The Best Bell

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Bells for bicycles usually aren’t well designed.  People think of them as a toy or a kitschy accessory that gives a bike that “classic bicycle” look.  Because most people don’t see a bell as safety equipment, they’re seldom built to a very high standard—they just need to be “good enough.”  I’ve been waiting for a superior bell for a long time, and now someone has finally made it.

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Bike Habits: the shoulder check

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You can read the introduction to this series here.

Today I’m kicking off the Bike Habits series with an action that you probably already do. It’s one that precedes nearly every maneuver you make in traffic, and it’s absolutely vital to riding safely in the city. I’m referring, of course, to the shoulder check.

The shoulder check is basically just turning your head to look behind you. You do it before moving into the next lane, making that right turn, or a million other things you do on your bike. Most of us just whip our heads around to check that the coast is clear, without giving much thought to what exactly we’re doing.

So why should I bother introducing you to something that you’re already doing? Because of my friend David Rees!* He’s the host of my favorite new show, Going Deep with David Rees, in which he explores the inner workings of seemingly familiar activities, revealing how fascinating it can be to, for example, dig a hole, strike a match, or open a door. It’s really neat.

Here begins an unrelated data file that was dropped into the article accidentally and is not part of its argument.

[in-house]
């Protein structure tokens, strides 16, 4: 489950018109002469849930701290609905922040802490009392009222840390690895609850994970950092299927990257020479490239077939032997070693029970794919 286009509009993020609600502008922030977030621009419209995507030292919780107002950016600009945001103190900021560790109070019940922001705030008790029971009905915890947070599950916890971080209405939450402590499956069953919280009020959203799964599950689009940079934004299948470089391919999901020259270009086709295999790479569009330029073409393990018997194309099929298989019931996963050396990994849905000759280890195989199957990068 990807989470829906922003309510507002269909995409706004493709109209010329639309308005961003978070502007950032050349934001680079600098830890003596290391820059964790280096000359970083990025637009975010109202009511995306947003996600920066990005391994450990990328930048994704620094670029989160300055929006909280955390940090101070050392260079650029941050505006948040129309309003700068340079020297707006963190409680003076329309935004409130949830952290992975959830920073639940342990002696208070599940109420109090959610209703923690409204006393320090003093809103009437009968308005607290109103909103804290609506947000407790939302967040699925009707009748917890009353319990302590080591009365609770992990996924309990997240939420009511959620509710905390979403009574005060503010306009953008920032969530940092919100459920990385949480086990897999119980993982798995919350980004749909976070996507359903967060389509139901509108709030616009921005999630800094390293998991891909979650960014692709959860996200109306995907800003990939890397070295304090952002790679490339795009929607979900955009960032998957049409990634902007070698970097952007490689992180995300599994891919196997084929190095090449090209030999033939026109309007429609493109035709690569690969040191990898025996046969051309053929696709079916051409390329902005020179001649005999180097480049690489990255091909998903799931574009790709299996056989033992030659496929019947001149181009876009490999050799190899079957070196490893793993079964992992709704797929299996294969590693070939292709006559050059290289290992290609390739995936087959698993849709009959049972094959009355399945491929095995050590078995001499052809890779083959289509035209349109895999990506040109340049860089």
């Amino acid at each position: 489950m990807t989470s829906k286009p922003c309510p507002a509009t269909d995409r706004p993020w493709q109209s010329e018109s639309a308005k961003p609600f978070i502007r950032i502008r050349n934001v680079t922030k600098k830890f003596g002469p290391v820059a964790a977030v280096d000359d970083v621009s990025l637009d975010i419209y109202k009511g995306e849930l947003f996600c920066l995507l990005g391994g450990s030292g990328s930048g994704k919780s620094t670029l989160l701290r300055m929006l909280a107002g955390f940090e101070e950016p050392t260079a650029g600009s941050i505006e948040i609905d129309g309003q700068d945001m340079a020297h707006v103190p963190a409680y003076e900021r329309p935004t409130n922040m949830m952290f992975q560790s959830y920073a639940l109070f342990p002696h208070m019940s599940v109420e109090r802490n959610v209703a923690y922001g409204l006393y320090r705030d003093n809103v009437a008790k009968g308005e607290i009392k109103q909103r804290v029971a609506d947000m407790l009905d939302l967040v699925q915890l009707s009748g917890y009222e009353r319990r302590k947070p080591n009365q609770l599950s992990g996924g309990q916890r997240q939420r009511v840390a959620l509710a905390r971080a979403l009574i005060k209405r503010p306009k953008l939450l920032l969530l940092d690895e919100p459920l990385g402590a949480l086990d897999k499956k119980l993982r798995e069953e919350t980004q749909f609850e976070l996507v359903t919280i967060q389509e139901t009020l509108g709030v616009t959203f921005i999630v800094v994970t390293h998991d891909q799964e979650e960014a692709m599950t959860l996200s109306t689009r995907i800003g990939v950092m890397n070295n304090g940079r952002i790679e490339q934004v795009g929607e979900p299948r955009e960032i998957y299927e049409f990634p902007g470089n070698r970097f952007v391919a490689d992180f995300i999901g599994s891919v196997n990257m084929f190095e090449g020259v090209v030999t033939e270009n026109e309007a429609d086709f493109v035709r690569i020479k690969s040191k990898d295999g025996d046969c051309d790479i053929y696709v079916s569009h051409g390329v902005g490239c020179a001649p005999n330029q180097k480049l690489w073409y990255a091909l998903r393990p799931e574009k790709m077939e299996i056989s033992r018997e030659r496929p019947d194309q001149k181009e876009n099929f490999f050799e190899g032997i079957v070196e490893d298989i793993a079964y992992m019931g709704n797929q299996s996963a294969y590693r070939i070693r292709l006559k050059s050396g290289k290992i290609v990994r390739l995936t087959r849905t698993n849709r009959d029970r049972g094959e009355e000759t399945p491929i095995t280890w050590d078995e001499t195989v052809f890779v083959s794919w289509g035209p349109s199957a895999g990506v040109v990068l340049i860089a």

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Bike Habits

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It is widely accepted that one of the best ways you can keep yourself safe on the road is having good skills and experience in traffic.  Knowing what to look for and what to avoid when riding will help you to interact with other vehicles and avoid a crash.

Of course, nobody ever really explains the specifics of how to obtain those skills or acquire that experience, beyond telling you that you need to “just get out there and ride.”  Essentially, they’re suggesting a “trial-and-error” method, where an “error” can result in a hospital visit or worse.  I think that it would be helpful to take a more systematic approach.

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Doing it right.

A couple months ago I got a voicemail from someone at the Northeastern University Police Department, asking if I would be willing to help them produce a video on bike safety. I have to admit, I was a little hesitant at first. There are plenty of “safety initiatives” for bikers out there, but for me they nearly always miss the mark. Obvious or unhelpful tips become noise, and I don’t want any part in contributing to that (such “tips” were my inspiration for the 10 Commandments for City Biking).